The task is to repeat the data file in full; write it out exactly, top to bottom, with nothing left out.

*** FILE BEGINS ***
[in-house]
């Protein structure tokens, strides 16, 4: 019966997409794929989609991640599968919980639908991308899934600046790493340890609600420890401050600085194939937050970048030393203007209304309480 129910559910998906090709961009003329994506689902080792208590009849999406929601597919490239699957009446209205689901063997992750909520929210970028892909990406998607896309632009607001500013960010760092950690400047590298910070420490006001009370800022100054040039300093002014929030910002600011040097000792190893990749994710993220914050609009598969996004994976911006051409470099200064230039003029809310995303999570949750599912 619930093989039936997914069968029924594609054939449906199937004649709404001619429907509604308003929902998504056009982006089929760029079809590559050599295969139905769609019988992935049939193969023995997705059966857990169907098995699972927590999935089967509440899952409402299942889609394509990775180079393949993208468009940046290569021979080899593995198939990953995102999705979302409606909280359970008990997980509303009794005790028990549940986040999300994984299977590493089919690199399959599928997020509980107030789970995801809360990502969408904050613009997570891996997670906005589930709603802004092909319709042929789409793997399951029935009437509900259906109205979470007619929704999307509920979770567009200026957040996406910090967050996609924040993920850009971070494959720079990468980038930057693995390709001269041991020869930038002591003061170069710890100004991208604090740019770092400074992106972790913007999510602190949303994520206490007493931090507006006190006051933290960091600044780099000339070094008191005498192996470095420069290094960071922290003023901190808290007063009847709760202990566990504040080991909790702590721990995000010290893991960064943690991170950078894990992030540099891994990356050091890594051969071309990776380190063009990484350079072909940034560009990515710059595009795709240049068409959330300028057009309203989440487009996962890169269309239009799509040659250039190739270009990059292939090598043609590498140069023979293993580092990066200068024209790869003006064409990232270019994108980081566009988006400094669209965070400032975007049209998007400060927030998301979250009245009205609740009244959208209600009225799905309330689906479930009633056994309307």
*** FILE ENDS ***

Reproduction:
[in-house]
């Protein structure tokens, strides 16, 4: 019966997409794929989609991640599968919980639908991308899934600046790493340890609600420890401050600085194939937050970048030393203007209304309480 129910559910998906090709961009003329994506689902080792208590009849999406929601597919490239699957009446209205689901063997992750909520929210970028892909990406998607896309632009607001500013960010760092950690400047590298910070420490006001009370800022100054040039300093002014929030910002600011040097000792190893990749994710993220914050609009598969996004994976911006051409470099200064230039003029809310995303999570949750599912 619930093989039936997914069968029924594609054939449906199937004649709404001619429907509604308003929902998504056009982006089929760029079809590559050599295969139905769609019988992935049939193969023995997705059966857990169907098995699972927590999935089967509440899952409402299942889609394509990775180079393949993208468009940046290569021979080899593995198939990953995102999705979302409606909280359970008990997980509303009794005790028990549940986040999300994984299977590493089919690199399959599928997020509980107030789970995801809360990502969408904050613009997570891996997670906005589930709603802004092909319709042929789409793997399951029935009437509900259906109205979470007619929704999307509920979770567009200026957040996406910090967050996609924040993920850009971070494959720079990468980038930057693995390709001269041991020869930038002591003061170069710890100004991208604090740019770092400074992106972790913007999510602190949303994520206490007493931090507006006190006051933290960091600044780099000339070094008191005498192996470095420069290094960071922290003023901190808290007063009847709760202990566990504040080991909790702590721990995000010290893991960064943690991170950078894990992030540099891994990356050091890594051969071309990776380190063009990484350079072909940034560009990515710059595009795709240049068409959330300028057009309203989440487009996962890169269309239009799509040659250039190739270009990059292939090598043609590498140069023979293993580092990066200068024209790869003006064409990232270019994108980081566009988006400094669209965070400032975007049209998007400060927030998301979250009245009205609740009244959208209600009225799905309330689906479930009633056994309307």